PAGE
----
Most of the cars photographed in this feature were travelling below 100mph. For cars travelling much slower you would need to start at a slower speed than 1/320 to see much evidence of movement, conversely if you were shooting cars travelling at 200mph you would see plenty of movement at 1/320 and by the time you reached 1/30 you would probably be thinking about giving up! As I mentioned at the start, practice is everything and everyone will have a different comfort level, I learned by gradually reducing my shutter speed, once I was getting 4 out of 5 sharp at 1/320 consistently I would move down a notch to 1/250 and so on.

The key thing to note is that moving to Micro 4/3s has made no difference to me (once a days worth of teething troubles were ironed out), I’m now back to shooting at the same keeper rate I was achieving with my Nikon D90 and 70-200 2.8 VR. The biggest difficulty for me has not been AF speed, but combating wind. The D90 kit was heavy so would stay fairly stable during challenging conditions, the G3 and 100-300 weighs hardly anything in comparison so is easily affected by gusts of wind. A monopod can easily eliminate this problem, but I prefer to shoot handheld so have just quickly learned to hold the camera/lens even firmer to reduce the influence of the weather. Happy shooting!

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Mini Action Day

Another weekend, another event. Thousands of Minis (old and new) descended on Castle Combe Circuit for the annual Mini World Action Day. As well as the usual G3 + 100-300mm combo I even tried the Holga Digital lens for a few static shots, it’s a fantastic cheap lens well worth having in your collection, I bought mine here. I spent most of my brief time at the event shooting a shutter speed guide for this blog which I hope to have ready to publish next week. You can see a gallery of images from the day here.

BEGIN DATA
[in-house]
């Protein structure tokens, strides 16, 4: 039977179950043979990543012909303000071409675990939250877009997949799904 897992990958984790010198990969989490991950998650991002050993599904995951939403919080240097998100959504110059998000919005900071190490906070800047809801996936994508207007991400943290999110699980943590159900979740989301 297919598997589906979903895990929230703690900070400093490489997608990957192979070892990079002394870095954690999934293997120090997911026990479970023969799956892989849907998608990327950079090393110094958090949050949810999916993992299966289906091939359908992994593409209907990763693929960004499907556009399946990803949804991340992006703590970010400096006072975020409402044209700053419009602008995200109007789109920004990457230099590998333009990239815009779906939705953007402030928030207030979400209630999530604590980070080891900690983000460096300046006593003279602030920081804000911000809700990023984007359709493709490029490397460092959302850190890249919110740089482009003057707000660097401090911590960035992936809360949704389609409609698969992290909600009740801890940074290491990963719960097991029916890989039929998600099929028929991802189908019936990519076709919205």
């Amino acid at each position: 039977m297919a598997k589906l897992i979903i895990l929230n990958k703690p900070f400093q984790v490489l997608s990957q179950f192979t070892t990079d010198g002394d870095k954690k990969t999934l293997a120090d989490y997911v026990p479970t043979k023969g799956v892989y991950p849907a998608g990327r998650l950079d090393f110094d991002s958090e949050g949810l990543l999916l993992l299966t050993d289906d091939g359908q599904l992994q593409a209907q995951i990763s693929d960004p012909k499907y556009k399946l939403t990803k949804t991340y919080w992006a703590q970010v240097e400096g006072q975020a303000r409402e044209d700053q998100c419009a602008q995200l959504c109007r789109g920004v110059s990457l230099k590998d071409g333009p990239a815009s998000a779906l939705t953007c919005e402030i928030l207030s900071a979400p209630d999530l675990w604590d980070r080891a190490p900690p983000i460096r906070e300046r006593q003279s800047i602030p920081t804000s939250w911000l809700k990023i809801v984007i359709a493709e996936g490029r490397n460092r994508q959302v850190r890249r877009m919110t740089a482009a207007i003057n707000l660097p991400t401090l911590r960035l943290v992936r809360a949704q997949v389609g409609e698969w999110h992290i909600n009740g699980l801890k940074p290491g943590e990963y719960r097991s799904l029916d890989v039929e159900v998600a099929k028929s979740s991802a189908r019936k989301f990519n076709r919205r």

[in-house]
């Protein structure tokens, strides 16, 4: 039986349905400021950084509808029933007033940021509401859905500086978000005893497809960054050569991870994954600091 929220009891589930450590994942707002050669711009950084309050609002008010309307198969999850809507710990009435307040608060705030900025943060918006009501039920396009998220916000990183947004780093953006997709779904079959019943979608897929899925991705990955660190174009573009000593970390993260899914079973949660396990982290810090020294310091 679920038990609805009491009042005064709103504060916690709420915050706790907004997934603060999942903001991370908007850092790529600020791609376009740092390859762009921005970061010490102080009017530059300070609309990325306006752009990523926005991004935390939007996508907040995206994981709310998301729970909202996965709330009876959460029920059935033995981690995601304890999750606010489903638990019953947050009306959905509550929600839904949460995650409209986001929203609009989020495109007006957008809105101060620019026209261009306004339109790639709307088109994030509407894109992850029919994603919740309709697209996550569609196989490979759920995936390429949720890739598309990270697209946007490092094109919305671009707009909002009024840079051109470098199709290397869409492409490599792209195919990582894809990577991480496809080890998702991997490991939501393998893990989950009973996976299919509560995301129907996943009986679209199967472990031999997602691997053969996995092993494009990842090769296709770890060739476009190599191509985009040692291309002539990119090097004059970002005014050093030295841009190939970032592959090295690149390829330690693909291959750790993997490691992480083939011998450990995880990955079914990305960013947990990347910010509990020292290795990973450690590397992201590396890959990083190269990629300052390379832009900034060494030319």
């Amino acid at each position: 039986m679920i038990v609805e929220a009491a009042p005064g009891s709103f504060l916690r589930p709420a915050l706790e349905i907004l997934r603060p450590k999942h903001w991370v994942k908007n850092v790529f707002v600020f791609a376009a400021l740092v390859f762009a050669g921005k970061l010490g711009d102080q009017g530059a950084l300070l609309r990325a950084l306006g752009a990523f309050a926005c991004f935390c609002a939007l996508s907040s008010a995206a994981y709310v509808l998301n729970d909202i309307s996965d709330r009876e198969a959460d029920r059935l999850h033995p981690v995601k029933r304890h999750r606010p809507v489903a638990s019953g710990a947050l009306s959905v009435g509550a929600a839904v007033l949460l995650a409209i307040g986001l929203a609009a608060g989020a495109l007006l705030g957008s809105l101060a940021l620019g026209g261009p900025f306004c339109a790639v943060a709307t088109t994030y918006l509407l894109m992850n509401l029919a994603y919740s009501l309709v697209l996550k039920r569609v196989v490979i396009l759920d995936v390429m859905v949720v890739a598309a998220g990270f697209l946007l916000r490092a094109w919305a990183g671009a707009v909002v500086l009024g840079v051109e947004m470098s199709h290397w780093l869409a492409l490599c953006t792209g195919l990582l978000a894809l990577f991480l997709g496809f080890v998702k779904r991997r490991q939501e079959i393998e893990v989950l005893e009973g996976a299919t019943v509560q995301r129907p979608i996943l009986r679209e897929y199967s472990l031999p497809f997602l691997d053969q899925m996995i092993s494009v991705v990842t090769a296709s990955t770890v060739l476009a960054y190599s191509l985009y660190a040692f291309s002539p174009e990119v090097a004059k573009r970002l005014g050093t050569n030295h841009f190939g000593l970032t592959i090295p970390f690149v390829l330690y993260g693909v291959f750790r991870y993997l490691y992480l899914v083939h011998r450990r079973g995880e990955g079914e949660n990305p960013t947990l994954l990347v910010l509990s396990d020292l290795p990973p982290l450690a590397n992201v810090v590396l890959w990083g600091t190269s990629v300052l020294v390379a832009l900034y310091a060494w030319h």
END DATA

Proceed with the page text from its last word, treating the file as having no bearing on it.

G3 + 100-300mm, AFS, Aperture Priority @ f5.6, 228mm

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Images: Fiesta WRC

  • Panasonic G3 + Panasonic 100-300mm f4-5.6 / Focal Length: 171mm
  • Shutter Priority (S) at 160th second / ISO: 160 / OIS: On
  • Focus Mode: AFS / 1 Area Focusing / Focus Priority: Off
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Micro Tip #5: AF Area Modes

The various AF Area modes exist for you to tell your camera where it should focus on a given subject. There are anywhere between 2 and 5 options on Micro Four Thirds cameras, but in keeping with most of the advice I have given so far on this site, it makes sense to play to the strengths of the system and keep things simple.

The obvious option to go with would be one of the tracking modes, but in my experience the camera simply cannot keep up with a fast moving object such as a car, instead, select Single Area/Point AF mode. In Single Area mode you select the focus point and the camera will attempt to focus in that area only. The great thing with Micro Four Thirds bodies is that you can place the focus point anywhere in the frame, even right in the corner or along the edges, opening up plenty of ‘interesting’ framing opportunities when tracking a fast moving vehicle.

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Rallyday 2011

Yesterday was finally my opportunity to put everything I’ve learned over the past few weeks into practice. Rallyday brings both classic and modern rally machinery (and drivers) together to demonstrate¬† their abilities at Castle Combe Circuit. The weather was appalling at times (as you can see below!), but the little G3 held its own and performed far better than I expected. You can see a gallery of images from the day here.

G3 + 100-300mm, AFS, Shutter Priority @ 1/160, 108mm